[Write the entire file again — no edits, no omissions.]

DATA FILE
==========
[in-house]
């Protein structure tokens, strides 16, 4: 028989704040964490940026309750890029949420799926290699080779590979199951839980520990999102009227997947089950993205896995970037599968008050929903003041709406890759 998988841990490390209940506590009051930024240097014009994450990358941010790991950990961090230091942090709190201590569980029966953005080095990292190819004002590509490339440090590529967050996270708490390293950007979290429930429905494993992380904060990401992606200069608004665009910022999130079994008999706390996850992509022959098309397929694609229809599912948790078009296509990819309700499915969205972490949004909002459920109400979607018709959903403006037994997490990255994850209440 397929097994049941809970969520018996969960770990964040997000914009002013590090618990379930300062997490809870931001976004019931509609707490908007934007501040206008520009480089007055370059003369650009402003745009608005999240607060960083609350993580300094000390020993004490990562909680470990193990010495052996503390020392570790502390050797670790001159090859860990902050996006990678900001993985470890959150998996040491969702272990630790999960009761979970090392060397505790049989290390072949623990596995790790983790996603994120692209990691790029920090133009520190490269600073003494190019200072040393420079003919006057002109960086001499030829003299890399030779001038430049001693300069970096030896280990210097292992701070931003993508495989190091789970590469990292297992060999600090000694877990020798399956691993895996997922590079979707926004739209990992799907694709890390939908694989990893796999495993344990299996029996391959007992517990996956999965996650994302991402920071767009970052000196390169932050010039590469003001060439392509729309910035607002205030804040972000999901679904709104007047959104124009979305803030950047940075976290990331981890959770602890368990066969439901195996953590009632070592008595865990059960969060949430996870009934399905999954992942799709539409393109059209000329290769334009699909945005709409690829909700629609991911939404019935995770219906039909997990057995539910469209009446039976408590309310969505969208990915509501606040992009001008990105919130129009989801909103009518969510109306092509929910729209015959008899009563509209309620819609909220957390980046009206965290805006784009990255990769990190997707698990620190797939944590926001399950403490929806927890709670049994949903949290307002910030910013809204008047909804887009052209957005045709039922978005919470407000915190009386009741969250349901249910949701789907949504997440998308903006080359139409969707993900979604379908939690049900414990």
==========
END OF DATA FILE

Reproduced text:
[in-house]
């Protein structure tokens, strides 16, 4: 028989704040964490940026309750890029949420799926290699080779590979199951839980520990999102009227997947089950993205896995970037599968008050929903003041709406890759 998988841990490390209940506590009051930024240097014009994450990358941010790991950990961090230091942090709190201590569980029966953005080095990292190819004002590509490339440090590529967050996270708490390293950007979290429930429905494993992380904060990401992606200069608004665009910022999130079994008999706390996850992509022959098309397929694609229809599912948790078009296509990819309700499915969205972490949004909002459920109400979607018709959903403006037994997490990255994850209440 397929097994049941809970969520018996969960770990964040997000914009002013590090618990379930300062997490809870931001976004019931509609707490908007934007501040206008520009480089007055370059003369650009402003745009608005999240607060960083609350993580300094000390020993004490990562909680470990193990010495052996503390020392570790502390050797670790001159090859860990902050996006990678900001993985470890959150998996040491969702272990630790999960009761979970090392060397505790049989290390072949623990596995790790983790996603994120692209990691790029920090133009520190490269600073003494190019200072040393420079003919006057002109960086001499030829003299890399030779001038430049001693300069970096030896280990210097292992701070931003993508495989190091789970590469990292297992060999600090000694877990020798399956691993895996997922590079979707926004739209990992799907694709890390939908694989990893796999495993344990299996029996391959007992517990996956999965996650994302991402920071767009970052000196390169932050010039590469003001060439392509729309910035607002205030804040972000999901679904709104007047959104124009979305803030950047940075976290990331981890959770602890368990066969439901195996953590009632070592008595865990059960969060949430996870009934399905999954992942799709539409393109059209000329290769334009699909945005709409690829909700629609991911939404019935995770219906039909997990057995539910469209009446039976408590309310969505969208990915509501606040992009001008990105919130129009989801909103009518969510109306092509929910729209015959008899009563509209309620819609909220957390980046009206965290805006784009990255990769990190997707698990620190797939944590926001399950403490929806927890709670049994949903949290307002910030910013809204008047909804887009052209957005045709039922978005919470407000915190009386009741969250349901249910949701789907949504997440998308903006080359139409969707993900979604379908939690049900414990």